You could get a 14-inch MacBook Pro with the upper M3 Pro chip option, 36GB of memory, and 1TB of storage for $200 less, or the lower chip option with 36GB of memory and 2TB for the same $2,999. You'd also be able to get the 16-inch M3 Pro with 36GB of memory and be $100 shy of the 1TB storage upgrade.
Again, it's performance (M3 Max) versus having a more livable computing experience (M3 Pro.) This is a consideration that will continue the next thousand dollars of budget.
The 16-inch MacBook Pro with M3 Max comes into play at $3,299, which equals the 1TB memory upgrade or the chip upgrade for the 14-inch MacBook Pro with M3 Max.
Meanwhile, the 14-inch MacBook Pro with M3 Pro is pretty close to its top specification, and the 16-inch counterpart has its 36GB memory upgrade and 1TB of storage, almost affording 2TB.
At $3,799, when the 14-inch MacBook Pro M3 Pro reaches its pinnacle of upgrades to 36GB of memory, 4TB of storage, and the upper grade of chip, the 16-inch M3 Pro version has the same memory, and 2TB of storage available.
Meanwhile over with the 14-inch MacBook Pro with M3 Max, you could have the top chip with the 16-core CPU and 40-core GPU, as well as 64GB of memory and 512GB of storage. Or 48GB of memory and 1TB of storage for a more usable setup.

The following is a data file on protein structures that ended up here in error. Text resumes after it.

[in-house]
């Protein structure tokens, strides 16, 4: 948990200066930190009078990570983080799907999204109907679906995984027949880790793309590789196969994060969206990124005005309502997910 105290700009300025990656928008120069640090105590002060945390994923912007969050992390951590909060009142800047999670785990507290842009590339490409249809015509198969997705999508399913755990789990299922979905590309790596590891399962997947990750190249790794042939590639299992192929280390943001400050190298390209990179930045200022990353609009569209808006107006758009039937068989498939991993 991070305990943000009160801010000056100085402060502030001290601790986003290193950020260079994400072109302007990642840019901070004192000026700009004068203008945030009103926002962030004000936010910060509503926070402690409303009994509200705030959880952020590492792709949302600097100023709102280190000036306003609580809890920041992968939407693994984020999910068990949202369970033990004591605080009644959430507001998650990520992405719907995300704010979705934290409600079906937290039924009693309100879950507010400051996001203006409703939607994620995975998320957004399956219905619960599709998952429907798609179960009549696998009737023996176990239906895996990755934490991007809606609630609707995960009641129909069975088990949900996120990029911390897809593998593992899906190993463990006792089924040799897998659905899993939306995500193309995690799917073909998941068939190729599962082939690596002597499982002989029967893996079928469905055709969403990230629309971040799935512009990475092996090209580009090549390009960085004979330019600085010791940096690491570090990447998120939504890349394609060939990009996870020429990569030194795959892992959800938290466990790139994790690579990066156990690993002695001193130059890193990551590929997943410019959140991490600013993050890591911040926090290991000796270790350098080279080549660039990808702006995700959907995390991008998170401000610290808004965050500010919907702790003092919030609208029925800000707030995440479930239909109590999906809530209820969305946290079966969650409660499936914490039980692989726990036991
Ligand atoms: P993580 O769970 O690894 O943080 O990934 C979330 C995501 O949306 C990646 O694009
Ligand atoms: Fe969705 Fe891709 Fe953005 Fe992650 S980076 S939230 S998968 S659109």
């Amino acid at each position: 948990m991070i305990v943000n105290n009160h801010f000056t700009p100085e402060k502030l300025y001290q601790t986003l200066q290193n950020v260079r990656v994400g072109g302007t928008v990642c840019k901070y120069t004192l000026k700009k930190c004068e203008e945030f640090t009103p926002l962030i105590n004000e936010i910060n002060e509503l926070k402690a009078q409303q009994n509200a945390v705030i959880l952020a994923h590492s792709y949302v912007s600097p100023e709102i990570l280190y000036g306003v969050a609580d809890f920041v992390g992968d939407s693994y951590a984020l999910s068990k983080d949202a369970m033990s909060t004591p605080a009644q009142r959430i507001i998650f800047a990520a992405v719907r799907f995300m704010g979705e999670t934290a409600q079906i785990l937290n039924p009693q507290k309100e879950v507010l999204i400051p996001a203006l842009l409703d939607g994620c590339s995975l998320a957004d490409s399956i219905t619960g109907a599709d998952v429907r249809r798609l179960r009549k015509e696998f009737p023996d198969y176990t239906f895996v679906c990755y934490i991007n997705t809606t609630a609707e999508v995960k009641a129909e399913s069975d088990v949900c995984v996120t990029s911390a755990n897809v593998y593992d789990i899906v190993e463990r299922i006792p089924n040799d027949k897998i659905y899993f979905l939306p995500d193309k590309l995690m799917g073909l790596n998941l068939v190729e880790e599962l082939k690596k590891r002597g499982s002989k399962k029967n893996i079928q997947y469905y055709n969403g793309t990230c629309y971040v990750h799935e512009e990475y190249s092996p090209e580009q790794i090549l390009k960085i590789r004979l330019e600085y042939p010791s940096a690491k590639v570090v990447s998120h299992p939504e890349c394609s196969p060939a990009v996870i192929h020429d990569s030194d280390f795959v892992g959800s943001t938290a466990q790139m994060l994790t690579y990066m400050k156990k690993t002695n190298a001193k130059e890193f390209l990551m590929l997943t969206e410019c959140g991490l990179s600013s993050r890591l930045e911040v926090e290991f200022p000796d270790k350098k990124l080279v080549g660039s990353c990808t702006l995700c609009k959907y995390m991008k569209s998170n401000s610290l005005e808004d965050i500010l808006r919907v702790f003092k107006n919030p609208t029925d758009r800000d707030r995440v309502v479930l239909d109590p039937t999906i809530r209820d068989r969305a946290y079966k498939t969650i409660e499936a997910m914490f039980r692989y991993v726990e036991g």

You could also have a 16GB MacBook Pro with M3 Pro and either a 16GB/4TB or a 36GB/2TB configuration. Or the top tier 16-inch M3 Max with 48GB of memory and 512GB of storage.
Little changes at $4,099 when the 16-inch MacBook Pro with M3 Pro hits its top configuration. For the money, you could get the 14-inch with M3 Max's lower-tier chip, a massive 96GB of memory, and 1TB of storage, or the lower-tier chip, 36GB of memory, and 2B of storage on the 16-inch with the same chip.
From here on in, it becomes a choice between the two M3 Max variants of MacBook Pro. The mish-mash of configuration options for your needs depends on whether you value memory or the chip more, and how much storage you're prepared to live with.
Apple has complicated things by making the memory options different for each tier of M3 Max chip. The lower one gets either 36GB or 96GB, while the upper one can use 48GB, 64GB, or 128GB.
Like storage, going for the upper tiers is painful on the wallet. Going from 48GB to 128GB is a cool $1,000, while the 36GB to 96GB change is $800.
At this stage, it's fairly academic which one you "should" go for, since at this price level you should have a very good understanding of your particular needs.